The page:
Black Country Communion, the Anglo-American rock group comprised of vocalist/bassist Glenn Hughes (Deep Purple, Trapeze), drummer Jason Bonham (Led Zeppelin, Foreigner), Derek Sherinian (Dream Theater, Alice Cooper, Billy Idol) and blues-rock guitarist/vocalist Joe Bonamassa will release their highly anticipated (and long overdue) fourth album, BCCIV on September 22.
Like its three predecessors, BCCIV was overseen by producer Kevin Shirley, (Led Zeppelin, Iron Maiden, Journey, The Black Crowes) and expands upon the progression that took place between the first three album with an abundance of heavy riffs, hook-laden grooves and of course, the spiritual, soulful sound of Hughes’ powerful vocals.
I recently spoke with Hughes about BCCIV, his upcoming tour honoring the music of Deep Purple, gear and more.
It’s been nearly five years since the last Black Country Communion album. How did this reunion all come about?
This is the way I remember it. I was in New York being inducted with Deep Purple into the Rock & Roll Hall of Fame in 2016 when I got a call from Joe congratulating me. He was full of love for the fact that I was inducted and asked if I’d like to get together for dinner when I got back to L.A., which we did.
During dinner Joe said, “How would you feel about getting the band back together to make a great record?” I said that would be fantastic, but we had to make an epic record that was capable and worthy.
What was the writing process like?
On the first three records, Joe had come to my home a total of maybe eight times. On this one, he came eleven days and I had never seen him so committed to writing. It was a glorious moment for both of us. We literally sat a yard apart in my studio facing each other and these songs just came right out one after the other.
By the time we got to song three, “Wanderlust,” and took off on that chorus, I said “Oh my god! We’re touching on a little bit of Abbey Road here! We’ve got this amazing groove and guitar thing!” I was in heaven and that’s when I knew that everything was going to be ok.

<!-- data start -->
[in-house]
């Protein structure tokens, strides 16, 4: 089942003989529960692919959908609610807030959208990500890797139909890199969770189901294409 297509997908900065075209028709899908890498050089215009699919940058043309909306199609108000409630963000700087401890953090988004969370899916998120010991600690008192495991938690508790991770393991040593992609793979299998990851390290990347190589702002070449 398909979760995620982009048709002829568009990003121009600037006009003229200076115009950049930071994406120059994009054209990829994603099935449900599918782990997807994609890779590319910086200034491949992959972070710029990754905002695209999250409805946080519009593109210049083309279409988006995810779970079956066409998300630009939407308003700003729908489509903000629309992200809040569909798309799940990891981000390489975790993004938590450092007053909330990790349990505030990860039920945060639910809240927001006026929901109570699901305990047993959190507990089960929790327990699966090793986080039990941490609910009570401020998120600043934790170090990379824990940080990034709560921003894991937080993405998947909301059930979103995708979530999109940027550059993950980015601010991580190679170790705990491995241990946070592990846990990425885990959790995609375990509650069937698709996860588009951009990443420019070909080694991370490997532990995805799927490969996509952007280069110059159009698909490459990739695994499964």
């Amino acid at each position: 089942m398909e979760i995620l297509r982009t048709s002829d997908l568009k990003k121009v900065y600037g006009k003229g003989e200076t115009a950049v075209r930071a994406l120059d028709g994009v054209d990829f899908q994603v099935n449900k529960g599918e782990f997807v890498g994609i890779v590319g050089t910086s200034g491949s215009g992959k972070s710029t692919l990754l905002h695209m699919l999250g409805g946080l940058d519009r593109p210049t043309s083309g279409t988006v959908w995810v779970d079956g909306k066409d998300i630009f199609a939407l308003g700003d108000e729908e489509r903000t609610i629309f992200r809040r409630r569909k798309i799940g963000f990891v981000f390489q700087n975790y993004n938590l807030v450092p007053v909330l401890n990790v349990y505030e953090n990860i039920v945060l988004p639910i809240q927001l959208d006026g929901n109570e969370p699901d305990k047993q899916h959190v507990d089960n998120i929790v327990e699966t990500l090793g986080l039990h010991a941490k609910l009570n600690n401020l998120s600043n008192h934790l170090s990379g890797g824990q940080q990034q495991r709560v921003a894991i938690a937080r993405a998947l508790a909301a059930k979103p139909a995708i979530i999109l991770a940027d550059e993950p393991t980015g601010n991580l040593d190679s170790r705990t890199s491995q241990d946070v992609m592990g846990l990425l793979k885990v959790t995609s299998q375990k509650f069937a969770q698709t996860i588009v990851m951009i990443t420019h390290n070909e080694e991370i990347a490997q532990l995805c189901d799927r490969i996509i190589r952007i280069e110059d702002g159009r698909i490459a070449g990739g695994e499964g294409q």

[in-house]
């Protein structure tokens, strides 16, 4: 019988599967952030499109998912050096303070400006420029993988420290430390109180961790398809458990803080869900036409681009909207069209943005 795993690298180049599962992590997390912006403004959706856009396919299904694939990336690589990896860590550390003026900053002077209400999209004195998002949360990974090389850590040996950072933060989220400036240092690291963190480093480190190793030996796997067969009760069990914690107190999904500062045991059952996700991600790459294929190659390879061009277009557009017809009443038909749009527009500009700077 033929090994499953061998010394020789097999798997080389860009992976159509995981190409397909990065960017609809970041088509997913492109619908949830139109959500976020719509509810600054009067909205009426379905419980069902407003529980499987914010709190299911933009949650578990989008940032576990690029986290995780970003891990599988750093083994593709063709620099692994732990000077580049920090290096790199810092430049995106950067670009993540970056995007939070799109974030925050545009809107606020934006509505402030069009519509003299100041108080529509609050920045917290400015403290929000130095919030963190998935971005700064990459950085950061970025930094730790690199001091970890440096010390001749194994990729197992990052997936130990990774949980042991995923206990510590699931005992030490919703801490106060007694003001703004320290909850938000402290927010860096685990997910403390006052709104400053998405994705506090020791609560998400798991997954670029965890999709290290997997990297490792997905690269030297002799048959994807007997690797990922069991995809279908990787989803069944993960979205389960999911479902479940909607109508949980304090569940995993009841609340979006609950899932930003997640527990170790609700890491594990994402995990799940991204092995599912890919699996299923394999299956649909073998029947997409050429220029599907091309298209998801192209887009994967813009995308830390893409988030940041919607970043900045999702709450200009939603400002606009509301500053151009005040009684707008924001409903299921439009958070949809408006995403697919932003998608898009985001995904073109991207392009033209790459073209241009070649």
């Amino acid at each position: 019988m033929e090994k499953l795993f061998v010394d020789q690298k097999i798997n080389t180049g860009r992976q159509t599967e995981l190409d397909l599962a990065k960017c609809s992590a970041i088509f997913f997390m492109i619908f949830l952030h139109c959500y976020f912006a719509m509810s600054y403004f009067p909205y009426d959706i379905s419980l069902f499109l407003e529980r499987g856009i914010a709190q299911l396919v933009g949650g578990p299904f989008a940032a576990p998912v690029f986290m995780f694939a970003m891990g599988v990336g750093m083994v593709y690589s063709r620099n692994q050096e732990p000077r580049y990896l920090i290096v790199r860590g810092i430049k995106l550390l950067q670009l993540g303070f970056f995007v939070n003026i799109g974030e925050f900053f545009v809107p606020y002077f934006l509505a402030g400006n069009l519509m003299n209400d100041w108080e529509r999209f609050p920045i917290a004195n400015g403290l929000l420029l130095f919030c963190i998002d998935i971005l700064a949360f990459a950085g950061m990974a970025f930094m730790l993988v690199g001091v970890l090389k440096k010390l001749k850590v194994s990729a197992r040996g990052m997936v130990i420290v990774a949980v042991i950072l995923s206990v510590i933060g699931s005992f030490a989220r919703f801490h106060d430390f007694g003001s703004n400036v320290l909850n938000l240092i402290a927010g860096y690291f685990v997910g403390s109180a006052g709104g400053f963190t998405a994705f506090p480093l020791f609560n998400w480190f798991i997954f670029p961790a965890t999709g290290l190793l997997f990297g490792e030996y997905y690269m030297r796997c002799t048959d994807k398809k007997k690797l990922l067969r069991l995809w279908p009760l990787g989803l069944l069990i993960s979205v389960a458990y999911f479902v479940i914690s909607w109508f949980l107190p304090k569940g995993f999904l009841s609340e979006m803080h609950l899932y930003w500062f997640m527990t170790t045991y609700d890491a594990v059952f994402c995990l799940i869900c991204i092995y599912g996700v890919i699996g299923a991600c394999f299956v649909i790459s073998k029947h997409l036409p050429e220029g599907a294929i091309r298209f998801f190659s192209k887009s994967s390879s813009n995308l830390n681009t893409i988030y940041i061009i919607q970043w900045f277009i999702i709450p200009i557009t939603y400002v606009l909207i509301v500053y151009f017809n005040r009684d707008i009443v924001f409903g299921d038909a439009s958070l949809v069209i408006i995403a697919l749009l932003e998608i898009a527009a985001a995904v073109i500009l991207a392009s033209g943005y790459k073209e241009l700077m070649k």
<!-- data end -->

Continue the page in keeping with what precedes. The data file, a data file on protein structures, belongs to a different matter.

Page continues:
Let’s discuss a few tracks from BCCIV starting with “Collide.”
Joe’s always on time and we always started off early in the day. One morning, I saw him pulling in and I was in the studio writing the riff. I remember he walked in and said, “What’s that?” I looked at him and said, “I don’t know”. He just plugged in and we started rocking.
“Over My Head”?
There were two songs that were born before Joe and I got up in the room. “Over My Head” was a song that I wrote in a dream. My wife woke me up one night and said “Honey, you’re singing ‘over my head’.” I said, “Oh, God. I have to go in the studio and put it down”.
The other, “The Last Song for My Resting Place” was Joe’s. He came in with his mandolin and already had the idea for it. He was very psyched about it because it was something completely different.
I’m deeply involved with The Dolphin Project with Rick O’Barry. What happens with the dolphins really affects me and I wanted to write about it and what we came up with was something that was very dark. When we first started writing, I didn’t really know I was going to write about the dolphins, but when I heard that riff I could visualize it.
What was the recording process like?
We didn’t really have a lot of time with Kevin beforehand and Jason and Derek hadn’t even heard one note from these songs. It’s not that we didn’t want them to hear it, it’s just that Joe and I do most of our demos on our phones. I will say that the arrangements you hear on BCCIV have been recorded like demos. It’s the first time we’ve ever done it.
We don’t follow the code of radio with our band. We’re not trying to do everything in 2:26 to get it on the radio. We want to connect with a fan base who wants an ethereal, spiritual, groovy rock and roll record, and I’d be damned if I wasn’t going to deliver it.
What can you tell me about your upcoming tour performing the music of Deep Purple?
What I’m doing is honoring the Mark III / IV era with Stormbringer and Come Taste The Band. Years ago, Jon Lord, David Coverdale and myself tried to organize a Mark III reunion but no one could get ahold of Ritchie [Blackmore]. I’m not even sure if he knew anyone was trying to find him but we were never able to get him on the phone, and then of course, Jon was diagnosed.
David eventually did a Purple album to honor the legacy and now with the band coming to an end I figured the window was open for me to get a fantastic band around me and go out and honor the band I was part of in the Seventies. I’ve always played Deep Purple songs as part of my show but have never done a complete Deep Purple set. It’s going to be fantastic!
What’s your current setup like for your new tour?
I’ve got a big pile of Orange and have gone back to playing Bill Nash basses. I just adore them. More than likely, I’m also going to be playing my Seventies Rickenbacker again and an early Sixties P-bass like I had in Purple.
What excites you the most about this next phase of your career?
I’m 66 years old, and the question now becomes how long can you believe this guy behind the microphone, and how long can he push it over the line? Only God knows the answer. All I know is that I suit up and try to connect with as many people—both soulfully and spiritually—as possible. We live on a dangerous planet and my thing is to bring some love into people’s heart and soul.
Until God says to me, “You don’t have to do this anymore” I’m here to tell you that’s exactly what I’m going to do. I’m here for a purpose, and that purpose is to give it back.
James Wood is a writer, musician and self-proclaimed metalhead who maintains his own website, GoJimmyGo.net. His articles and interviews are written on a variety of topics with passion and humor. You can follow him on Twitter @JimEWood.
Source: Guitar World